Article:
ICD codes for this disease: ICD codes are internationally valid medical diagnosis codes. They are found e.g. in medical reports or on incapacity certificates. A02ArtikelübersichtSalmonellenvergiftung
- Causes and risk factors
- Examinations and diagnosis
- Disease course and prognosis
Salmonella poisoning: description
Salmonella poisoning (salmonellosis) is generally an infection with salmonella, ie certain bacteria. It can vary, depending on the type of salmonella and the condition of the person affected. On the one hand, Salmonella poisoning can manifest as an intestinal inflammation and on the other hand systemically (ie in the whole body) (typhoid illness).
What are Salmonella?
Salmonella are motile, rod-shaped bacteria that can invade cells. There are two types: Salmonella enterica and S. bongori. The first species, Salmonella enterica, is divided into six subspecies and more than 2,000 so-called serovars, some of which cause different diseases. Some of these serovars have proper names like:
- Salmonella typhi: typhoid fever
- Salmonella parathyphi (A, B, C): Paratyphus pathogen
- Salmonella enteritidis (and Salmonella typhimurium): Enteritisers
The pathogens of typhus and paratyphoid cause disease only in humans. They penetrate from the intestine into the blood, spread over the bloodstream throughout the body (systemic infection) and can cause dangerous blood poisoning (sepsis).
The enteritis pathogens occur both in humans and animals and usually do not leave the intestine. They trigger vomiting diarrhea.
Salmonella can survive for several months (even in the freezer) and adapt to their environment very well. This is especially important for salmonella enteritis: Salmonella enteritidis is common in poultry. Thawed poultry as well as thawing water can contain a large number of salmonella and can easily lead to salmonella poisoning.
Salmonella poisoning: frequency
Salmonella poisoning, which was already known in antiquity, gained importance in the 19th and 20th centuries. By improving the water supply, sanitation and hygiene as well as the introduction of antibiotics such infections could be contained.
The Salmonella enteritis is the second most notifiable food-borne bowel disease in Germany after Campylobacter infection. This form of Salmonella poisoning occurs especially in infants and in summer. In Germany, approximately 65 out of 100,000 people develop Salmonella enteritis every year. Worldwide, around 94 million people are affected each year, of which 150,000 die.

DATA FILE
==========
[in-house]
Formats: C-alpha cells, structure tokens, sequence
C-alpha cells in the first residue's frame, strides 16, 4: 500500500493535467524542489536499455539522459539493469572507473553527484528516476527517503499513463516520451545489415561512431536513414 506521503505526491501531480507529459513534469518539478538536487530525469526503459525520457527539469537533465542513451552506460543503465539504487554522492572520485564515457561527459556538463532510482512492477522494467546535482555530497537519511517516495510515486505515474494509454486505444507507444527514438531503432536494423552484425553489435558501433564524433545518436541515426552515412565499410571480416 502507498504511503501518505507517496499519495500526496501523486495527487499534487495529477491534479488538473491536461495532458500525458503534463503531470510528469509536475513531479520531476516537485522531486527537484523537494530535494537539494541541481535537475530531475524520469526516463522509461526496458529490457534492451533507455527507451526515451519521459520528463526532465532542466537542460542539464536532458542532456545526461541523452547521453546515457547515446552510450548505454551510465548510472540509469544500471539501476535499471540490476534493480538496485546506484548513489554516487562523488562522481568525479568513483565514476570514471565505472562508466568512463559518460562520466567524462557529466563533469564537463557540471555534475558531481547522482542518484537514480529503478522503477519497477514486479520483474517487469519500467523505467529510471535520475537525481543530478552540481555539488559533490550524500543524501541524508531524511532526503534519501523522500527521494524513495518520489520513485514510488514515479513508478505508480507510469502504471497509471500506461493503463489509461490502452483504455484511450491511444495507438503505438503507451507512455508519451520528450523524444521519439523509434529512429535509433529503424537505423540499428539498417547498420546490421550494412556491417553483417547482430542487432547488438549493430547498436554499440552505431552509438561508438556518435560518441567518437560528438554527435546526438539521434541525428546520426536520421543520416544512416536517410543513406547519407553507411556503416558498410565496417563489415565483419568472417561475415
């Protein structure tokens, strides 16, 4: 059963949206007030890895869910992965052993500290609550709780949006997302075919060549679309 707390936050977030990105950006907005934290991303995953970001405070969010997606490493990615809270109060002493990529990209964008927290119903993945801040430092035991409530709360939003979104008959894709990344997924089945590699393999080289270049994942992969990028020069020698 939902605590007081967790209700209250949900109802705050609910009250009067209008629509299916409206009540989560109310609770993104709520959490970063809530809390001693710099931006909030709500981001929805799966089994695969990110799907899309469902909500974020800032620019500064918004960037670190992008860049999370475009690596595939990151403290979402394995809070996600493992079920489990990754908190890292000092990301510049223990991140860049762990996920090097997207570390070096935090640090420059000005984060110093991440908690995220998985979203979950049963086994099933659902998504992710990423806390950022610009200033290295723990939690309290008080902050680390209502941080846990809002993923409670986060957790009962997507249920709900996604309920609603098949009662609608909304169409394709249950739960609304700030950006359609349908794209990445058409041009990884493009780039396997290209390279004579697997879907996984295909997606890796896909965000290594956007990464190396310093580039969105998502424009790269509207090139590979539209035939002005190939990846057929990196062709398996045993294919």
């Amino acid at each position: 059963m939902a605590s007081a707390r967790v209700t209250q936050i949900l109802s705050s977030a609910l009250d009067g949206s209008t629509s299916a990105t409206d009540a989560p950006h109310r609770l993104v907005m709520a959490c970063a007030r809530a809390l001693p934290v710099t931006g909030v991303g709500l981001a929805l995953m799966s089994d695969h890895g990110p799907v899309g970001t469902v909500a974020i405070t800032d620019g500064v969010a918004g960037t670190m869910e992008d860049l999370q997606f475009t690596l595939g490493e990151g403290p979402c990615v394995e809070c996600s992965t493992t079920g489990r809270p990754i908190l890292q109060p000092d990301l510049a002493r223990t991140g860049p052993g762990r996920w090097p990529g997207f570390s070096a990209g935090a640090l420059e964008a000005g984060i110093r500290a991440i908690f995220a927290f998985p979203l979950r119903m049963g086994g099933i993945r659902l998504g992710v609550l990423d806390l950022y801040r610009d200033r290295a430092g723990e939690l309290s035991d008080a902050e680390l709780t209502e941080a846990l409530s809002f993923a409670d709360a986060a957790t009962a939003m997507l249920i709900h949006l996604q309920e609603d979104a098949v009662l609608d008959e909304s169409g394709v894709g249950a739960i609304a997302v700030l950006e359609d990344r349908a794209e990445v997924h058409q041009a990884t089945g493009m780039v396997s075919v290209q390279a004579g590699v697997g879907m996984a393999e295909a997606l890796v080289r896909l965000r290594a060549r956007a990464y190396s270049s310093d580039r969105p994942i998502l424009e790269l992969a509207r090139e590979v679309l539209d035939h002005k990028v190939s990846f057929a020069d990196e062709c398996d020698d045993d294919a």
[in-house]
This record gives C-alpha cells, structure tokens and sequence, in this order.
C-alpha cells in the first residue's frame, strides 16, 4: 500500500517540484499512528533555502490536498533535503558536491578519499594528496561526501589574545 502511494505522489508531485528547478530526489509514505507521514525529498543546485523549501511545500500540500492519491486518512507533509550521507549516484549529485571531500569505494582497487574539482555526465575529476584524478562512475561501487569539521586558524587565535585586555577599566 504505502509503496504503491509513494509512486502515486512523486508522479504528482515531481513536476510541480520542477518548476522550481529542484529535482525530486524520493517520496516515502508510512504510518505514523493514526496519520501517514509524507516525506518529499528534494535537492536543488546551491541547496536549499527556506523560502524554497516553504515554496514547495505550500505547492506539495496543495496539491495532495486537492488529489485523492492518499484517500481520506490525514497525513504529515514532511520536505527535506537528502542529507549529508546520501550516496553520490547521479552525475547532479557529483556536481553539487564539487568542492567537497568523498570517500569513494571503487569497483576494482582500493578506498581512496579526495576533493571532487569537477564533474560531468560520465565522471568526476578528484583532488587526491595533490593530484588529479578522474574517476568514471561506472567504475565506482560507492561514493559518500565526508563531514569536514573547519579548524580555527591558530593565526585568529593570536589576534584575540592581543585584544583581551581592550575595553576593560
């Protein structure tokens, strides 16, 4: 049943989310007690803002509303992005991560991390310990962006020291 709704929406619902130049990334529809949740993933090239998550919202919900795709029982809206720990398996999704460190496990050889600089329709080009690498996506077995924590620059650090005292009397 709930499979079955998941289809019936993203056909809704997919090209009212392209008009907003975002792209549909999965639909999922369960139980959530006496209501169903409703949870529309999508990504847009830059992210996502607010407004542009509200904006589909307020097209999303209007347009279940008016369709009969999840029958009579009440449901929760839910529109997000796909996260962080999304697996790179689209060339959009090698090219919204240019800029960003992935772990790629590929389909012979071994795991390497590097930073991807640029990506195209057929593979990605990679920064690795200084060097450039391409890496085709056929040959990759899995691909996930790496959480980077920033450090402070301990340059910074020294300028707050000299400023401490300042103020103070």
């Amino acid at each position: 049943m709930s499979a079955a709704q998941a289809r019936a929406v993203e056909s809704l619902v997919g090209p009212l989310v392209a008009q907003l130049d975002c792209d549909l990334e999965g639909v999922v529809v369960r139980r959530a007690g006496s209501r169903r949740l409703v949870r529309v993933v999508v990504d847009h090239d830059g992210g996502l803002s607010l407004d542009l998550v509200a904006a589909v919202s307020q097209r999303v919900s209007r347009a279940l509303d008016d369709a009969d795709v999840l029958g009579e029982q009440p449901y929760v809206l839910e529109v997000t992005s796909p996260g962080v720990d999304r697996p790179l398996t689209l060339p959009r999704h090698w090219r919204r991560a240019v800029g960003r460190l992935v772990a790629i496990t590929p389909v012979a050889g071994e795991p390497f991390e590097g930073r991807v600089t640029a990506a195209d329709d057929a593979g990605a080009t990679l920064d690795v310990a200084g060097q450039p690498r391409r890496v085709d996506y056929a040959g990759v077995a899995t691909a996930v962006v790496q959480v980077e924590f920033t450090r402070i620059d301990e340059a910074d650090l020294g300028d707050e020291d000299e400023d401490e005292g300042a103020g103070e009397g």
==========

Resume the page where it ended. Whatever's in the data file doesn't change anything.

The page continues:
At typhus An estimated 22 million people worldwide die each year, 200,000 of them die. The greatest risk is the disease in India and Pakistan. Most cases occurring in Europe occur after travel to (sub) tropical areas. In Germany less than 100 cases of typhus are recorded each year. paratyphoid, a typhoid-like disease, occurs similarly rare in Germany and occurs mostly as a result of trips to India and Turkey.
Salmonellosis is notifiable
Any suspicion of Salmonella enteritis, typhus or paratyphoid must be reported to the health department (mandatory), because Salmonella are contagious. Also notifiable are the detected disease and death by salmonella poisoning.
Anyone working in schools, kindergartens or similar community facilities or in food businesses may in certain cases no longer work in cases of suspected salmonella poisoning. The public health office oversees sick people and will not allow work until three salmonellae can no longer be detected in three stool samples.To the table of contents
Salmonella poisoning: symptoms
After ingestion of the pathogens it takes either only hours to days (enteritis) or weeks (typhoid fever) until first salmonella symptoms appear. The exact duration of this salmonella incubation period depends on the type and amount of bacteria ingested.
How severe the symptoms are is very variable. Some infected people (especially strong-defense people) even show no salmonella symptoms ("silent salmonella infection").
The pathogen, Salmonella enteritidis, preferentially settles in the small intestine and secretes toxins (toxins). They trigger the first symptoms five to 72 hours after the Salmonella poisoning: acute vomiting diarrhea with severe abdominal cramps, fever and headache. A dangerous consequence of vomiting diarrhea is dehydration (loss of water), as much fluid and electrolytes are lost. Salmonella symptoms usually improve after a few days. Sometimes the bacteria can also be detected in the blood (bacteremia) and settle in organs, especially in at-risk patients with a weakened immune system.